It is well known to the Tungus that some spirits are permanently menacing him, or they may come at any moment and there is no other means, but to satisfy them with prayers and sacrifices, for these spirits cannot be avoided. His own observations and those of other people carried out during a long time, have convinced him of this truth. Therefore, the Tungus is prepared to deal with these spirits throughout his whole life, but he will do everything possible for reducing the burden of constant anxiety about them. He would make his prayers and sacrifices no more than required by his own self — confidence in security, and he would spend possible minimum energy on it. These are first of all his own soul, those of his family's members and souls of ancestors; in second place, the spirits of his own clan, spirits of his wife's clan, spirits of taiga, spirits of heaven, and some other spirits, with which he has nolens volens to deal, such as mafa and fuch'k'i of the Manchus.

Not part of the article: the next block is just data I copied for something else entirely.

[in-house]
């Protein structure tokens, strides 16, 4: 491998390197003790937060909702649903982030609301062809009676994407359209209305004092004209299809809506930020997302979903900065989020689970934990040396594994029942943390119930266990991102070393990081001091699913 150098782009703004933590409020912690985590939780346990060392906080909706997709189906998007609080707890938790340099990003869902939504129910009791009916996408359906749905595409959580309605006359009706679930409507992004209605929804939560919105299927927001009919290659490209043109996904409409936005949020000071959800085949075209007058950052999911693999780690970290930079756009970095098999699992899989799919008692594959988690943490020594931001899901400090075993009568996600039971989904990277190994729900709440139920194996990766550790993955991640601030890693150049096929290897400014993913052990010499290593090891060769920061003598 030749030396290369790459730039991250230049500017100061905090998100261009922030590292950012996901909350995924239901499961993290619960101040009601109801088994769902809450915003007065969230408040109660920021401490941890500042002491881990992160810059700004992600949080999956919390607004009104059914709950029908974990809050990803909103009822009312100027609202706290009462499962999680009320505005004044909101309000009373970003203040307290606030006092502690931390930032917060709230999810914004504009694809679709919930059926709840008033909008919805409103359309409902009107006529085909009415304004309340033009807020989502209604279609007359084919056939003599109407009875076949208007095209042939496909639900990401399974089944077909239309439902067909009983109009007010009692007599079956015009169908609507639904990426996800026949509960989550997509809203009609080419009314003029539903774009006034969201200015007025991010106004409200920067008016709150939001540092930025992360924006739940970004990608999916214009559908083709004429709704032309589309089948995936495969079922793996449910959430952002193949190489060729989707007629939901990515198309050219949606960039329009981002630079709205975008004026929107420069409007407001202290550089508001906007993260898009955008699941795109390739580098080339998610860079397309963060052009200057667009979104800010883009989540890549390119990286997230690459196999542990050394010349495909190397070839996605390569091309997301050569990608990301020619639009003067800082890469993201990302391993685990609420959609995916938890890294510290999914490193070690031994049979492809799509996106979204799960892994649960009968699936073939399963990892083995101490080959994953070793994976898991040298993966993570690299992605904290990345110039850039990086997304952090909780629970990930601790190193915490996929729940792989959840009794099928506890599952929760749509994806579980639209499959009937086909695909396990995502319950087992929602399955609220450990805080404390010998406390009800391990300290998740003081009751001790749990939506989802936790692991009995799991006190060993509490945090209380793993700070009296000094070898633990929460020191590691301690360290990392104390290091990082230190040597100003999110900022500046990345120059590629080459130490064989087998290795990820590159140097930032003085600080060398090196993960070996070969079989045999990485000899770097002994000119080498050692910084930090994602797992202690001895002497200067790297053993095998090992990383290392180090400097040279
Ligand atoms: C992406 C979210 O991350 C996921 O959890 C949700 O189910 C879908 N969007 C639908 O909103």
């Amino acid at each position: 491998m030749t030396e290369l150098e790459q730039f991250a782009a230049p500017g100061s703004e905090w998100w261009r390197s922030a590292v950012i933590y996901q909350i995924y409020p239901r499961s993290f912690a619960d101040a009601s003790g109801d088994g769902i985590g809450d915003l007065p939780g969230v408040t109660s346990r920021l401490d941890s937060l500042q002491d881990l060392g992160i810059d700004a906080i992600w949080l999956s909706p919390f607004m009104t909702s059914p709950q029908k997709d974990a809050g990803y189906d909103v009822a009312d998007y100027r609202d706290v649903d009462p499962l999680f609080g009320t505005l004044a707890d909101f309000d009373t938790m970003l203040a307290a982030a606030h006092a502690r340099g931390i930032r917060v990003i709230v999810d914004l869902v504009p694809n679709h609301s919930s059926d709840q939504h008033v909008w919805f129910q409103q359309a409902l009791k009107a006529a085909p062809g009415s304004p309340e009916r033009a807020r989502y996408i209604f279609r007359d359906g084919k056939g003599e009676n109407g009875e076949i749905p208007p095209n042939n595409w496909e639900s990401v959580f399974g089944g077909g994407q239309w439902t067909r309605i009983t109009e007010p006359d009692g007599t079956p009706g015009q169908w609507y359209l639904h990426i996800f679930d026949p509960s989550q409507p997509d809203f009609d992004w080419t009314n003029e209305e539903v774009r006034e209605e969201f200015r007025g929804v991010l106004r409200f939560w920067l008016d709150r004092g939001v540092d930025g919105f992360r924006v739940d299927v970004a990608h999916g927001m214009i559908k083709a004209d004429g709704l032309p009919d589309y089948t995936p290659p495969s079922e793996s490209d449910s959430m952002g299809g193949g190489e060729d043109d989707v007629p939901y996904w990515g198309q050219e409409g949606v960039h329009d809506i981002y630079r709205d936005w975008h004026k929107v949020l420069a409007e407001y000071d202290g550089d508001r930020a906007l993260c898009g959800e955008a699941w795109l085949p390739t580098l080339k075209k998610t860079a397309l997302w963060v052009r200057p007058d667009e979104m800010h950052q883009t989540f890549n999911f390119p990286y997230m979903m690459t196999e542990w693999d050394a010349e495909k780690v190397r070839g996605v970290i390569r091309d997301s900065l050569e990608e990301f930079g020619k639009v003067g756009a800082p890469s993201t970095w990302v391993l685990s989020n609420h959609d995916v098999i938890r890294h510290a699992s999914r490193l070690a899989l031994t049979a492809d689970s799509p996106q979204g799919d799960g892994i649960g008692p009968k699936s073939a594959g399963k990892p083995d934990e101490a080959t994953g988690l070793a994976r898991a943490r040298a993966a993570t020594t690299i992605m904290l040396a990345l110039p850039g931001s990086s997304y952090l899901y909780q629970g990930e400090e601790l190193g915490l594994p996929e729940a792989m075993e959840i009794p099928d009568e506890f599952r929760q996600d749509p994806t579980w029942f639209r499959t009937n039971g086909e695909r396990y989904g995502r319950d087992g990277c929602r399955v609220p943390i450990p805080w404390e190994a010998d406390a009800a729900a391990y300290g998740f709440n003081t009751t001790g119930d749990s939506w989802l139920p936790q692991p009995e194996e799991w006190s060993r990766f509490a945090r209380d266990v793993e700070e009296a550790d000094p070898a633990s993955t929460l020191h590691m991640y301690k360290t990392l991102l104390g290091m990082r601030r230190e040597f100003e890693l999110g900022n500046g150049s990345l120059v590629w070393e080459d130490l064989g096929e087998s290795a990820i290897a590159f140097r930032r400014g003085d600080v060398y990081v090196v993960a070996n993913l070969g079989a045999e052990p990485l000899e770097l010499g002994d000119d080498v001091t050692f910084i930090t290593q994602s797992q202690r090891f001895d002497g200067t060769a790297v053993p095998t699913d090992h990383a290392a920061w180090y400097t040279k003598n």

On the other hand there are spirits which may be easily avoided. Since there are localities where the spirits are pleasant and may become harmful when approached, particularly at night time or in a state of intoxication, therefore if possible to avoid it he could not go there at all, and he could not go there at night or being drunken. There are rivers haunted by spirits which may take hold of people, — those rivers will be avoided. There are women who may be carriers of their clan's spirits, — these women will be avoided in so far as their sexual attraction may be fought. There are hundreds of spirits which may attack man when he is not protected by his own spirits, or if he loses self — control. Here we have a long list of places and persons to be avoided. Some of these may be justified from the point of view of hygiene or from the point of view of physical safety, as, for instance, contagious diseases such as smallpox, measles, venereal diseases, infected regions, rapids in the rivers, etc., but among these there are many which exist only because of the theories and hypotheses. In the group of these spirits we may include a great number of spirits which inhabit the taiga, mountains and marshes, and spirits which belong to other clans and to other ethnical groups. Incidentally these spirits may have their share in sacrifice and prayers.